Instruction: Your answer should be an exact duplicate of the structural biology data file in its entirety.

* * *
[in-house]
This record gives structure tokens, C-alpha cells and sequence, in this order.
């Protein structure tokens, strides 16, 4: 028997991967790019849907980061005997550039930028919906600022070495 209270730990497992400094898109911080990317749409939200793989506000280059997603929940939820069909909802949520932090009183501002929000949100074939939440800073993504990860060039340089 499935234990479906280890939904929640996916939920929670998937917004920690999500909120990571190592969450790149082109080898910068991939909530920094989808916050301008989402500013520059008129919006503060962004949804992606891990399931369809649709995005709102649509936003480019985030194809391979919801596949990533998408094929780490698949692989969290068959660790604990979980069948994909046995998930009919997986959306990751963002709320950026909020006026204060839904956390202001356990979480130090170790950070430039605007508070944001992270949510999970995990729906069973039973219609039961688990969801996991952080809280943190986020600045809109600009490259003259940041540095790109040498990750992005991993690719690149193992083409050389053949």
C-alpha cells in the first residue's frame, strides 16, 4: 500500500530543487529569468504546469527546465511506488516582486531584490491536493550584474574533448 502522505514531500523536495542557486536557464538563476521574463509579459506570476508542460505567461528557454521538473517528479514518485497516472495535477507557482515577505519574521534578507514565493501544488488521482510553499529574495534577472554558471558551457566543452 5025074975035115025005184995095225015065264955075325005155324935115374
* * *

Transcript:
[in-house]
This record gives structure tokens, C-alpha cells and sequence, in this order.
């Protein structure tokens, strides 16, 4: 028997991967790019849907980061005997550039930028919906600022070495 209270730990497992400094898109911080990317749409939200793989506000280059997603929940939820069909909802949520932090009183501002929000949100074939939440800073993504990860060039340089 499935234990479906280890939904929640996916939920929670998937917004920690999500909120990571190592969450790149082109080898910068991939909530920094989808916050301008989402500013520059008129919006503060962004949804992606891990399931369809649709995005709102649509936003480019985030194809391979919801596949990533998408094929780490698949692989969290068959660790604990979980069948994909046995998930009919997986959306990751963002709320950026909020006026204060839904956390202001356990979480130090170790950070430039605007508070944001992270949510999970995990729906069973039973219609039961688990969801996991952080809280943190986020600045809109600009490259003259940041540095790109040498990750992005991993690719690149193992083409050389053949």
C-alpha cells in the first residue's frame, strides 16, 4: 500500500530543487529569468504546469527546465511506488516582486531584490491536493550584474574533448 502522505514531500523536495542557486536557464538563476521574463509579459506570476508542460505567461528557454521538473517528479514518485497516472495535477507557482515577505519574521534578507514565493501544488488521482510553499529574495534577472554558471558551457566543452 5025074975035115025005184995095225015065264955075325005155324935115374